In explaining its reasoning for endorsing Keith Curry over Matt Harper in the 74th Assembly District, the OC Register made this case:
The beginning of politics is disagreement. The promises made by lawmakers, the votes submitted by citizens and the deals hammered out behind closed doors – we do these things as a civil way of dealing with disagreement.
At the heart of it all is compromise. Instead of taking every disagreement to arms, it is the ability to compromise that lets us solve problems and make progress on major issues.
That is also why, when considering a candidate for office, it is important not only to consider their positions on major issues, but also their ability to get things done.
It is why, in the race for state Assembly in District 74, we endorse Newport Beach Councilman Keith Curry over Huntington Beach Mayor Matthew Harper.
I agree with this reasoning, the OC Register’s own criteria argue strongly against an endorsement of Tom Tait’s re-election (and his remaining hand-picked candidate, James Vanderbilt). The inability to compromise has been a hallmark of Tait’s term in office. As the editorial puts it, Tait takes “every disagreement to arms,” as I chronicled last week in this post. How many allies has he alienated and thrown overboard because they weren’t 100% on board with his positions?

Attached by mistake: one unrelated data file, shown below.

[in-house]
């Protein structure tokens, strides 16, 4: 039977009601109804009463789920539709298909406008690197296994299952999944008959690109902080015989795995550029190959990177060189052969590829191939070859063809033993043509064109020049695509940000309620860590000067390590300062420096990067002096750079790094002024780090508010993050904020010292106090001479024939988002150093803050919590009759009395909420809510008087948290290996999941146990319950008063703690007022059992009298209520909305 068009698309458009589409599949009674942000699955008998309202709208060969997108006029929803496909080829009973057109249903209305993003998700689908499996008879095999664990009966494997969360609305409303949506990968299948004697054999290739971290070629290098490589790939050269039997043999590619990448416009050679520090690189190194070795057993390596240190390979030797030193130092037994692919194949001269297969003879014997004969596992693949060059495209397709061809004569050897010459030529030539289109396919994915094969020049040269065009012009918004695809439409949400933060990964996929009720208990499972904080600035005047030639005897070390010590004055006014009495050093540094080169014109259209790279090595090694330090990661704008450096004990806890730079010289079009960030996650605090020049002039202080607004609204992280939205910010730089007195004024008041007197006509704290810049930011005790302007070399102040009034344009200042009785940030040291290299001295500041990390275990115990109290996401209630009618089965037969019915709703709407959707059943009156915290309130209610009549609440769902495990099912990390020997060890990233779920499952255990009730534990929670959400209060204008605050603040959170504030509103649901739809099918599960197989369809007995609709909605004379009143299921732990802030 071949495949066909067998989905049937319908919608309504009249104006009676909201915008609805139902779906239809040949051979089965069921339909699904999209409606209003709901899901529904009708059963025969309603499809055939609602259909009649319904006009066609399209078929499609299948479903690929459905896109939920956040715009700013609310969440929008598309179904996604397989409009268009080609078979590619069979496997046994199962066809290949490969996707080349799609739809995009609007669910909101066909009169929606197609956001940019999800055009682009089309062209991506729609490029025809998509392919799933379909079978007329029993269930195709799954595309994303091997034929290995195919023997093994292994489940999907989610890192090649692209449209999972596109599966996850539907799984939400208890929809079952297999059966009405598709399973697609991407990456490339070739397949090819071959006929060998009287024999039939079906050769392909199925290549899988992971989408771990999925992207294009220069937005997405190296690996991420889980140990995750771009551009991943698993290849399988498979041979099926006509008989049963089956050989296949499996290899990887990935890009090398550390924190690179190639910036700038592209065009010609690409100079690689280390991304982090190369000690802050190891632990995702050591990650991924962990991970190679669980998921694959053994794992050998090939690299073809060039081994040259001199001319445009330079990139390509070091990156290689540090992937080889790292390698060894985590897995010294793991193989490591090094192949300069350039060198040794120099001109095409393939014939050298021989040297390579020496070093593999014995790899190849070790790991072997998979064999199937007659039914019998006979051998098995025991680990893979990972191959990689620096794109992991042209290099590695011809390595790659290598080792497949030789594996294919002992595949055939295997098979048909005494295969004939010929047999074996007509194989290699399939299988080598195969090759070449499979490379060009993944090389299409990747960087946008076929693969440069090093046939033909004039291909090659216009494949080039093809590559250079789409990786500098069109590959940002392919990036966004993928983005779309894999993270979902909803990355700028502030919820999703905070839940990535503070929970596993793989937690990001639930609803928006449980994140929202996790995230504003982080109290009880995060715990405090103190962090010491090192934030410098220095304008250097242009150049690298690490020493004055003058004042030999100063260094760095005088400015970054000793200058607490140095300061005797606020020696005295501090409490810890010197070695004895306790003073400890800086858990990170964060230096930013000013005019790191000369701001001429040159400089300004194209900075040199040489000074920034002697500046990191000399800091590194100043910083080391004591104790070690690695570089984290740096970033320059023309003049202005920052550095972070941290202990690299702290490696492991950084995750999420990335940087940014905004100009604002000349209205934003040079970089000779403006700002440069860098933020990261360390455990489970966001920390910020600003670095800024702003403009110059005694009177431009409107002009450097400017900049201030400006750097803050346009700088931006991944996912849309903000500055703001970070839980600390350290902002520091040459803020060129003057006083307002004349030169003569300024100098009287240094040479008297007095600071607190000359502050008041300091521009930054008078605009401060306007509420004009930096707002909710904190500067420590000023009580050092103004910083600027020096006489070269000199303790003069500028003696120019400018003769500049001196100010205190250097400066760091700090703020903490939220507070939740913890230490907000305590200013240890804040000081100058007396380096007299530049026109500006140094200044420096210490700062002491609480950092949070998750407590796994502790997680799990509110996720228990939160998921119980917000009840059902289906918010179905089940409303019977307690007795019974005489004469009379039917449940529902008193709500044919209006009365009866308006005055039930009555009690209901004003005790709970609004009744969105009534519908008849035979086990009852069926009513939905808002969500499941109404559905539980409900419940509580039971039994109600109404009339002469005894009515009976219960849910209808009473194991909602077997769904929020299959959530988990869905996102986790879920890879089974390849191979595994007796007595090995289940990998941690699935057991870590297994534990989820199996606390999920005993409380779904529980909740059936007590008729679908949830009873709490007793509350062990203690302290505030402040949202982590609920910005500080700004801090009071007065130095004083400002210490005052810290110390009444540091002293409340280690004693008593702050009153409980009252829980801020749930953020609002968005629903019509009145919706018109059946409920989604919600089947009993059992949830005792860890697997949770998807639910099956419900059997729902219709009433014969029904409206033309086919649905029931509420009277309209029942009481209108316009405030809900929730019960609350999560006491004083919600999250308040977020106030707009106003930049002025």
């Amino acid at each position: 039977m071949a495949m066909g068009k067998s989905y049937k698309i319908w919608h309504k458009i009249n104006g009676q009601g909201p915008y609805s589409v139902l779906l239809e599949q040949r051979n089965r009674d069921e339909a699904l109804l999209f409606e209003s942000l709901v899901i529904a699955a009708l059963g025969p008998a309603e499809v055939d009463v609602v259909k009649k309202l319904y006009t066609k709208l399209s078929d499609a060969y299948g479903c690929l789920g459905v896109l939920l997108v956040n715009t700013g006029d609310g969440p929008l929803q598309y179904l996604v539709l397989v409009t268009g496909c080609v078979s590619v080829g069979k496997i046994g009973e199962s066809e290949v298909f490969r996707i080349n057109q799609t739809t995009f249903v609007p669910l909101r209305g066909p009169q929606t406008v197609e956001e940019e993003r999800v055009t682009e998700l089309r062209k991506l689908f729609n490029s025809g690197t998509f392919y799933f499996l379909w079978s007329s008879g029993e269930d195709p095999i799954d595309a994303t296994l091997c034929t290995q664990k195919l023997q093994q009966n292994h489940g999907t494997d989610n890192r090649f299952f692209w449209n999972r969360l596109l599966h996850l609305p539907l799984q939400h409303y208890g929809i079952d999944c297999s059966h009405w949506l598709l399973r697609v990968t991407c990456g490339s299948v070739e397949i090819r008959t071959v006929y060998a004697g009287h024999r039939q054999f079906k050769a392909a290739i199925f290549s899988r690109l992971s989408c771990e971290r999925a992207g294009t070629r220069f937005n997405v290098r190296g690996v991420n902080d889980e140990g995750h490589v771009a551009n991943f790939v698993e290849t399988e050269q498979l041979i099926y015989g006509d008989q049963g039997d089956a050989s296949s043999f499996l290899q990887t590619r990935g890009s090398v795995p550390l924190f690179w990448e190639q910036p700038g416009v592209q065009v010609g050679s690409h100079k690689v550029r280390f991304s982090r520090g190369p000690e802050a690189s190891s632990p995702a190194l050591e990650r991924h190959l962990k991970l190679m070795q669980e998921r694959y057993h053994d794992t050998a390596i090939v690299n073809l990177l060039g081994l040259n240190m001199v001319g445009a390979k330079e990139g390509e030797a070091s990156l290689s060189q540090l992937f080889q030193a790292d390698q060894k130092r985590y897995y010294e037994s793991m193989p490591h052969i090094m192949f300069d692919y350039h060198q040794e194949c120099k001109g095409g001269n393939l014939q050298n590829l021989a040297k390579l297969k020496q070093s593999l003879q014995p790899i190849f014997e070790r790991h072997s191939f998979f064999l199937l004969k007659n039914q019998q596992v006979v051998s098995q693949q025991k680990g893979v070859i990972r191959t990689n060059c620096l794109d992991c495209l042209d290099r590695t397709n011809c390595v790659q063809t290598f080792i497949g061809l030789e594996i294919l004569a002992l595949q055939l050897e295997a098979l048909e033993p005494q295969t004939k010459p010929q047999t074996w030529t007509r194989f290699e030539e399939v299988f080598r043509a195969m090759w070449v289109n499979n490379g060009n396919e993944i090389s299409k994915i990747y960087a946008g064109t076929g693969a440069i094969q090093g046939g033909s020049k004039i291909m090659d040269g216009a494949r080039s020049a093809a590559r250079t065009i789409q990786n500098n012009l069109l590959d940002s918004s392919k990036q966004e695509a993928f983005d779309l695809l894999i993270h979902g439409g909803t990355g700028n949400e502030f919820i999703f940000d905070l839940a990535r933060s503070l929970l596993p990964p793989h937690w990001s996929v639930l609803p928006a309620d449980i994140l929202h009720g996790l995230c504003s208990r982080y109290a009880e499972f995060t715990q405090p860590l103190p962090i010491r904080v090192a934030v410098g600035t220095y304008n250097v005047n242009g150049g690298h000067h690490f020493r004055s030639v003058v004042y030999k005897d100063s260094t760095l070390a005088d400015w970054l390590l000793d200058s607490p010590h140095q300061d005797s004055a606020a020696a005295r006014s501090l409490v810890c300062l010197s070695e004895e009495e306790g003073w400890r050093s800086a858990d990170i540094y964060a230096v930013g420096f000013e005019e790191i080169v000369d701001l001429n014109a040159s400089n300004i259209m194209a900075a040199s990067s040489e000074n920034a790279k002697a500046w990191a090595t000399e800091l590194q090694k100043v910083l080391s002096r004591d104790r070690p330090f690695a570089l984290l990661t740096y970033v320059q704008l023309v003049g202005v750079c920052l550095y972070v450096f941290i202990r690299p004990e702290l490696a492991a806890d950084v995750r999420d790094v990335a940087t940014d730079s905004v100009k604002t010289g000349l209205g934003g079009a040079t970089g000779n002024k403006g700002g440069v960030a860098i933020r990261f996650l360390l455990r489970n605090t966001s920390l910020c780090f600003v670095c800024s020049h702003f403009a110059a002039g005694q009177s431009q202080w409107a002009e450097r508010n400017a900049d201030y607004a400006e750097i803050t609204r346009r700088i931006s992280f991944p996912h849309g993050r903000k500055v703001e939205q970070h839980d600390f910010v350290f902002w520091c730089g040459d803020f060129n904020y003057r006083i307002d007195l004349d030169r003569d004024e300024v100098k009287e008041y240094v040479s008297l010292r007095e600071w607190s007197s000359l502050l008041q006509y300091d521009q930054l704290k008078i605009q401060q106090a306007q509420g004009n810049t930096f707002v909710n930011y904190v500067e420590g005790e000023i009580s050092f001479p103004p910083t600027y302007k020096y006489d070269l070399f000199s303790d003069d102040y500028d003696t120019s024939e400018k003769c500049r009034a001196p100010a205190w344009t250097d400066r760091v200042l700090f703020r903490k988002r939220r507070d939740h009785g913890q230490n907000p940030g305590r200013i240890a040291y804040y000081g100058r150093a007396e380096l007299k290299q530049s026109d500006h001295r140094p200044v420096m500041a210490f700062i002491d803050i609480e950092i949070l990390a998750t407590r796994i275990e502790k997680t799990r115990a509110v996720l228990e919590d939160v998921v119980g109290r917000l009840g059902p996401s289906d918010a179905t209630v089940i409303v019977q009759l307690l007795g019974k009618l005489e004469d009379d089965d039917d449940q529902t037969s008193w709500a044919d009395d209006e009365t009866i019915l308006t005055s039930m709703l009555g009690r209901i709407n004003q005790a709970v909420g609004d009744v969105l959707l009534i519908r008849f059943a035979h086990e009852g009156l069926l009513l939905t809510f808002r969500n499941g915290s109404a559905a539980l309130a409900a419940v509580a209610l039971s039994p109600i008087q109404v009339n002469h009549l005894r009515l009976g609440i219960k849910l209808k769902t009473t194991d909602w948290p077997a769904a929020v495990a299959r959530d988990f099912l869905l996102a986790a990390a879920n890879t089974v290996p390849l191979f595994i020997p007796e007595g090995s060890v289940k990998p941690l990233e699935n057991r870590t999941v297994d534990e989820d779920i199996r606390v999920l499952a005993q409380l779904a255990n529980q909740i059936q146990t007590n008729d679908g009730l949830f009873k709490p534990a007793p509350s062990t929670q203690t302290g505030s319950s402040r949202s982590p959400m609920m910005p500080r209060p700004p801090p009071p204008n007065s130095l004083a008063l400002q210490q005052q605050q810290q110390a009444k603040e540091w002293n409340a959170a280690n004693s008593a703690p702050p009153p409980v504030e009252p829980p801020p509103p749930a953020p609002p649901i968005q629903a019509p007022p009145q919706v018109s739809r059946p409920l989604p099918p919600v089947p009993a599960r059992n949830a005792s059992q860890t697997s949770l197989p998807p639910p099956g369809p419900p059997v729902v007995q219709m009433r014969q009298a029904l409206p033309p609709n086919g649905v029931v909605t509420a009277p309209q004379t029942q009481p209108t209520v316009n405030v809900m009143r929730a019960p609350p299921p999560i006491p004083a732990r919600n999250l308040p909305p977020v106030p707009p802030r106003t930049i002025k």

If a candidate’s “ability to get things done” is of equal weight when it makes endorsement decisions, it’s difficult to see how the OC Register can endorse Team Tait. What accomplishments the Mayor can point to largely took place when he still had a working relationship with his former allies. His approach to the Angels negotiations is a good example of his difficulty showing the kind of leadership cited above by the OC Register. His tendency to take “every disagreement to arms” and difficulty “solving problems” through “compromise” have been major obstacles to his “ability to get things done.” It’s difficult to see how the Register, if it applies its own criteria, can endorse Mayor Tait for re-election.